When two young teenagers lose their mother to gang violence, they have to flee the only home they’ve ever known. A journalist reluctantly agrees to take them on the long drive to Mexico City, where they will catch a flight to Vancouver. On the road, sharing their remembered loss and encountering current fears, their wounds begin to heal and an unlikely new family emerges. Featuring the real siblings upon whom this moving story is based, the film accomplishes a rare and satisfying fusion between fiction and reality in a work that is surprisingly uplifting.
Documentary about the Portuguese singer Camané and the process of creating one of fado’s key works, revealing a rigorous search that allows him to achieve masterful interpretations. Featuring music by José Mário Branco, Raul Ferrão, Frutuoso França, Sérgio Godinho, Alfredo Marceneiro, Alain Oulman.
A charming comic drama inspired by the true story of a high school English teacher who drove across Spain in 1966 to meet his idol John Lennon in hopes of clarifying some lyrics he couldn’t quite understand. On the way, he picks up two runaway teenagers — a pregnant girl fleeing a convent, and a boy escaping his dictatorial father.
“This small gem offers a lovely evocation of Spain as well as a touching tribute to an unforgettable moment in time when the Beatles seemed to offer brand new possibilities, the idea that strawberry fields might indeed go on forever.”Stephen Farber, Hollywood Reporter
Like 50 Feet From Stardom this is the story of unsung heroes, the session musicians who made the 60s swing. Guaranteed, you will never hear pop from that era the same way again. Touching on everyone from the Beach Boys to Elvis, Sinatra to Sonny & Cher, this is an astonishing glimpse behind the scenes at the hey day of American pop. "Wonderful, touching and hilarious." Elvis Costello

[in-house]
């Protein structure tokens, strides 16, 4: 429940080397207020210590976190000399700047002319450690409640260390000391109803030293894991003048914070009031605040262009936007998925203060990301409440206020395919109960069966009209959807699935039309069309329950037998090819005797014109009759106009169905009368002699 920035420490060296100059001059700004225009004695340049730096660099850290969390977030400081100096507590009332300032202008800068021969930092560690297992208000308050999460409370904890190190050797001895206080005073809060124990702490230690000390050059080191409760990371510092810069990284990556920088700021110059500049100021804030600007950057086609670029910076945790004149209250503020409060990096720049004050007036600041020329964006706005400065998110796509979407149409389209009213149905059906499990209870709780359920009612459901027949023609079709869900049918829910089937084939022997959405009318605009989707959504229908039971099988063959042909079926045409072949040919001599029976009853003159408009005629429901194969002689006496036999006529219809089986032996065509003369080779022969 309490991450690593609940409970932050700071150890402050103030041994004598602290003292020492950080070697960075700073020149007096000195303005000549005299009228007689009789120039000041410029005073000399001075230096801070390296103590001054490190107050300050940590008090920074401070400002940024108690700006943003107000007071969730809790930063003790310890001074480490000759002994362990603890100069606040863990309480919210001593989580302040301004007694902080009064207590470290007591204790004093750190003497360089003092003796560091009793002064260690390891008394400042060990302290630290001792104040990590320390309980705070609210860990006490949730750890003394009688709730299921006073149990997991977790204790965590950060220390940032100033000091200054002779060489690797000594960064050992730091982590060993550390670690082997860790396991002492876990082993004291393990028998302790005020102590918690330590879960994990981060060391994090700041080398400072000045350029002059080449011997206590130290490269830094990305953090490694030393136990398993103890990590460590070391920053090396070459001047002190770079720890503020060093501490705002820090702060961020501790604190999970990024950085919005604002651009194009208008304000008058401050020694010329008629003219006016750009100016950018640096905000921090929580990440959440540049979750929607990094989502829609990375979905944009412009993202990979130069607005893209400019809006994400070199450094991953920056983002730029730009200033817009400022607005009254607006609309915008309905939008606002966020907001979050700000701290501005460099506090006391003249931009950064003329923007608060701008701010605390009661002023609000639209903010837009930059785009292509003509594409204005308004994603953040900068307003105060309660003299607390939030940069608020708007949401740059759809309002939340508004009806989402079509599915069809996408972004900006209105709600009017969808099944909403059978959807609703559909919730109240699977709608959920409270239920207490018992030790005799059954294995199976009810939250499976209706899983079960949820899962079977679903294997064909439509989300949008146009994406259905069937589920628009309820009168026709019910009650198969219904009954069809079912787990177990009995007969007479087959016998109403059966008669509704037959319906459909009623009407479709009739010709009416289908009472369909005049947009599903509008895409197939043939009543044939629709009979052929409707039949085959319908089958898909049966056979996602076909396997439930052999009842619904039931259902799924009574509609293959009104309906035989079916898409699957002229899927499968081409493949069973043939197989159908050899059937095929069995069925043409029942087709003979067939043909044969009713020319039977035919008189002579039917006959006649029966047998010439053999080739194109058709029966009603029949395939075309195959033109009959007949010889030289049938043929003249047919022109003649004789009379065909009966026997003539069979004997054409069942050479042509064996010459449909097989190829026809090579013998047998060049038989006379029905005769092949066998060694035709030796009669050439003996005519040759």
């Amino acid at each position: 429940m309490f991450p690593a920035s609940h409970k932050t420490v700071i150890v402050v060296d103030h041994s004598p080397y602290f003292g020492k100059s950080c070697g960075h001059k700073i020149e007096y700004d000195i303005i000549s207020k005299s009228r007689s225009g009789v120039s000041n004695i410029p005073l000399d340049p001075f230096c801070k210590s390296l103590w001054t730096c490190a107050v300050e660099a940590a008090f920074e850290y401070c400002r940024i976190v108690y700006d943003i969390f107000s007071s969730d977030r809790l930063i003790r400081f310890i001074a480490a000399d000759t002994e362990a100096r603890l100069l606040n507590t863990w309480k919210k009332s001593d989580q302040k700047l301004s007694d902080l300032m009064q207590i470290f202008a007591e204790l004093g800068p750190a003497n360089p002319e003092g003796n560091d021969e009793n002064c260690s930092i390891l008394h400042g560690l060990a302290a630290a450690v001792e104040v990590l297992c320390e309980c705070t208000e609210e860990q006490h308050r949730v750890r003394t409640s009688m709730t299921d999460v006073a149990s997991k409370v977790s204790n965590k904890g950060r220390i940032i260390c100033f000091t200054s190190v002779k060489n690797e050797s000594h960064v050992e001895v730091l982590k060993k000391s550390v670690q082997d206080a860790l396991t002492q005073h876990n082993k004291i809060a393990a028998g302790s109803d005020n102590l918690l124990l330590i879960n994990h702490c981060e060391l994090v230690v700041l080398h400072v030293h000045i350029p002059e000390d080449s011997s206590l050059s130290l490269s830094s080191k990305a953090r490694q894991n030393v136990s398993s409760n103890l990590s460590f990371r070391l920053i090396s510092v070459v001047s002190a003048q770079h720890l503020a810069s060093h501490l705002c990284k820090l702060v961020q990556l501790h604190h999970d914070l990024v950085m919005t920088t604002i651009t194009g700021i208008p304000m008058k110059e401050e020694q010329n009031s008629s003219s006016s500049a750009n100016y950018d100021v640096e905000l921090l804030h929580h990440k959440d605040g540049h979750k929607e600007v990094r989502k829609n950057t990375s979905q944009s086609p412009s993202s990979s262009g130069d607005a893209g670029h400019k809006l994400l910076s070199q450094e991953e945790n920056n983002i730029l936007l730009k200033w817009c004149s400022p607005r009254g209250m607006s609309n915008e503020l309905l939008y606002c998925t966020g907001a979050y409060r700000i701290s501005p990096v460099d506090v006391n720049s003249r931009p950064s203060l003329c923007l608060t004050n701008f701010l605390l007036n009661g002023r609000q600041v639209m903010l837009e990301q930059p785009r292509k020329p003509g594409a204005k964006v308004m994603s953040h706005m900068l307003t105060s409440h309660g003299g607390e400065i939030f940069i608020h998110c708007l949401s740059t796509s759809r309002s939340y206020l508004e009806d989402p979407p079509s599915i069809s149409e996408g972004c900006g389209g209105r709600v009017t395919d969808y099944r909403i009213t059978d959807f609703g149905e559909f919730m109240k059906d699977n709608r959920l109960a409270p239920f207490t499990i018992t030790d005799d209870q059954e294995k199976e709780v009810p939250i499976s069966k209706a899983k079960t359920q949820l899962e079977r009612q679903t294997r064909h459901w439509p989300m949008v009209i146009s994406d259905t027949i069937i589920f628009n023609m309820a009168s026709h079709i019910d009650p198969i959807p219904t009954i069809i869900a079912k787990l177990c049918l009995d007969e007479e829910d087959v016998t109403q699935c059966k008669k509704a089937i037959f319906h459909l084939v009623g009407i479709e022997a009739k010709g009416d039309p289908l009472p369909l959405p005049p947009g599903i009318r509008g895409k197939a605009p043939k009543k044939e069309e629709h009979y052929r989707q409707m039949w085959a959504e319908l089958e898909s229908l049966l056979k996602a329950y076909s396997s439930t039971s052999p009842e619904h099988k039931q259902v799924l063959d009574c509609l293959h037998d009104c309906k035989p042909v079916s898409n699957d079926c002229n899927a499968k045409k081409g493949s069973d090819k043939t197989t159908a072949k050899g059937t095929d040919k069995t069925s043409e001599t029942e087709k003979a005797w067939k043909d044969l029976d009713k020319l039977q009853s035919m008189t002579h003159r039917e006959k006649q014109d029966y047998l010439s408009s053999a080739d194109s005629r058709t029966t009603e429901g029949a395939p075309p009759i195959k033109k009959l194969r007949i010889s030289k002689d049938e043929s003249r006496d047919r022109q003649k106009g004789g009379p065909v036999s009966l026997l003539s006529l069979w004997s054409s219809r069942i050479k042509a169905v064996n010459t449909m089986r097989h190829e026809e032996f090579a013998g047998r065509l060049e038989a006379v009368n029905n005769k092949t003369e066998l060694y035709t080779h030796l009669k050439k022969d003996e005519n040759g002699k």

"A treasure trove of witness-at-creation anecdotes and enduringly potent ’60s pop classics, The Wrecking Crew is a well-nigh irresistible treat for aficionados of music from the era when acts like the Beach Boys, the Association and the Monkees were topping the charts. Pic celebrates a loose-knit group of largely unknown (except by industry insiders) session musicians, many of whom supplied the defining licks and backbeats — and in some cases, actually played instruments for band members — on legendary recordings." Joe Leydon, Variety
"A worm-like parasite named Aylmer latches into Brian’s (Rock Herbst) neck and offers to inject his brain with a hallucinogenic fluid, giving him pleasurable psychedelic experiences. But the catch is, to keep the “high”, Brian has to feed Aylmer his favorite food… human brains! Directed by Frank Henenlotter (Basket Case, Frankenhooker), this amazing cult film favorite will have you screaming with laughter as you reach for your barf bag."
Brain Damage will screen on a very rare uncut 35mm print at the Northwest Horror Show.